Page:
While in the total calorie calculator cell, insert the AutoSum formula.  Then select the cells you want to sum.  In the example above, we want B5, B8, B11, and B14 for Monday’s daily total.

Once you’ve selected the cells, press Enter. 

Step 4: Drag this formula across all weeks.  To do so, click and drag the square at the bottom right of the cell with the AutoSum formula in it. 

This will duplicate your =SUM formula for each day accordingly. 

Step 5: Create an AutoSum formula for your weekly total.  To do so, execute the same shortcut you used to create the daily calculator next to Week 1:

This will add up all the days so you can see your weekly caloric total.

Step 6: Start tracking! 

Once we add some data to the table we have created, calories will start being added automatically.  Here is an example of my week 1 for Monday and Tuesday:

As you can see, the daily totals have been calculated, and my weekly total is updated automatically as well.  This spreadsheet takes almost all the work out of the calculations, all you have to do is input the calories!

You can copy this Week 1 calorie counter to as many weeks as you want to stay healthy and keep tracking your performance!

As always, please let us know if you have any questions.

I steered clear of creating pivot tables on Microsoft Excel for many years.  Simply hearing the phrase "pivot table" in the office made me run the other way.  I didn't even know what they did, they just seemed extremely complex and daunting.  

I was eventually asked to create a pivot table and within the hour my fears were gone.  With Microsoft Excel for Mac, creating a pivot table is easily achieved in just a few steps using the toolbar.  No formulas or shortcuts necessary! 

Step 1: The original data. For this example our data for the pivot table will be in Sheet 1.


Step 2: Select the cell where you want the pivot table to appear. We are going to use A1 on Sheet2.

Step 3: Select the Data tab from the toolbar in Microsoft Excel.


Step 4: Click the small arrow next to the PivotTable icon and select the Create Manual PivotTable… option.

Step 5: The Create PivotTable dialog box will appear. Here we must select the original data table on Sheet1 for the “Use a table or a range in this workbook” Location: box.

To do so, click on Sheet1 and highlight your table:


This will auto-populate the information into the Create PivotTable dialog box. Click OK.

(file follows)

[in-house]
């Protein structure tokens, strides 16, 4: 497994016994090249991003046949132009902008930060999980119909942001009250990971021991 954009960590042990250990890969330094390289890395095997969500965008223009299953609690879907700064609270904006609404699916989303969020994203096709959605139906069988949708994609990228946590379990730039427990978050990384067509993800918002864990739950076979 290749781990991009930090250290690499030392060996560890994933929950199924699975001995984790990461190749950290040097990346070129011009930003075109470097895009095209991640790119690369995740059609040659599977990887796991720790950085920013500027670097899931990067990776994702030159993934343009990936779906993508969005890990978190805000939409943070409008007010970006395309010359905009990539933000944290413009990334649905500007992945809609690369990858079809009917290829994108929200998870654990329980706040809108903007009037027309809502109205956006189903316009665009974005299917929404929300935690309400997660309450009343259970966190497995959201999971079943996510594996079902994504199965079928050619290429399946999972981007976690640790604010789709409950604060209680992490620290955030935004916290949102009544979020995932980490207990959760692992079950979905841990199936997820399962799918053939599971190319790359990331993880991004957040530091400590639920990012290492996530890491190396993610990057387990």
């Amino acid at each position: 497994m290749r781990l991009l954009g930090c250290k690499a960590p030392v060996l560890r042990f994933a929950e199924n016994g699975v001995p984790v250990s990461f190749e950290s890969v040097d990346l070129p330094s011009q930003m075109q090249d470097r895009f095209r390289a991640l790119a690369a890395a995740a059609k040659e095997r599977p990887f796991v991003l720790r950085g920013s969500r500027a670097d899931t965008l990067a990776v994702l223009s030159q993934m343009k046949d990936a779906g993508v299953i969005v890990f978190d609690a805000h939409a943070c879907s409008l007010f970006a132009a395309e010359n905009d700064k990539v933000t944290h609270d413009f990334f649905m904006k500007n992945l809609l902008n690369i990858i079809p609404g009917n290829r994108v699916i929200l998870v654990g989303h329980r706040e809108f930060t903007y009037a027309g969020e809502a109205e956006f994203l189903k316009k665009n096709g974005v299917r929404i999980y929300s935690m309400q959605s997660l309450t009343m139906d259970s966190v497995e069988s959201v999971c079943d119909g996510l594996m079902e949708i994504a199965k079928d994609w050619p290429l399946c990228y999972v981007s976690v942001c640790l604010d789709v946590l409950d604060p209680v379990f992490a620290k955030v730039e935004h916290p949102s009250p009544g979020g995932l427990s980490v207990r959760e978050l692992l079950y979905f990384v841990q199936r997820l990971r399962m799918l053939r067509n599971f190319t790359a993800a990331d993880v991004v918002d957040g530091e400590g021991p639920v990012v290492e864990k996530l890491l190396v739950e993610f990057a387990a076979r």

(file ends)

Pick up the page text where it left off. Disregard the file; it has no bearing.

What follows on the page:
Step 6: Now the Create a PivotTable box will close and a PivotTable builder will appear.


In the upper portion labeled Field name, select the fields you wish to add to your pivot table. I have selected Order Number, Product, Unit Price, and Quantity.

I then moved Order Number from the Values box to the Row Labels, because I do not need a value for the Order Number.

Whenever you are satisfied with your pivot table, that should be changing in the background as you modify the options in the PivotTable builder, click the X to close the builder dialog box.

Step 7: Edit the cell with Row Labels to the correct terminology: In my example that would be Order Number.

And there you have it! A quick and simple way to make beautiful pivot tables for Microsoft Excel on Mac. Please let us know if you have any questions!

After 5 years of separating Mac and Windows operating systems in Microsoft Office, 2016 closes the gap of shortcut compatibility.

Excel 2016 brings a few new features over its 2011 predecessor such as:
  • Recommended Charts
  • PivotTable Slicers
  • Analysis Toolpak
  • An improved Formula Builder
  • File compatibility improvements
  • Print options
  • Improved keyboard shortcut overlap
The last feature is, of course, the most important to us at Excel Skin. Before Office 2016, Excel shortcuts on Mac were only functional on Macs. Now you can learn Excel shortcuts on your operating system of choice, and the majority of these shortcuts will carry over if you find yourself using the alternate operating system.

If you have upgraded to Office 2016 on your Mac, now is the time to learn the new shortcuts! You can see a full list of shortcuts here, or use the Excel Skin’s color coded keyboard cover to teach you the most useful shortcuts in the least amount of time.

As always, feel free to email us or comment below with any questions you may have!

As you may know, Microsoft Excel is a great way of keeping track of basically anything. You can track your workouts, travel plans, packing list, holiday shopping, or even your diet.
In this blog post I will show you how I use Excel to track the type of Customer Support tickets I receive on a weekly basis.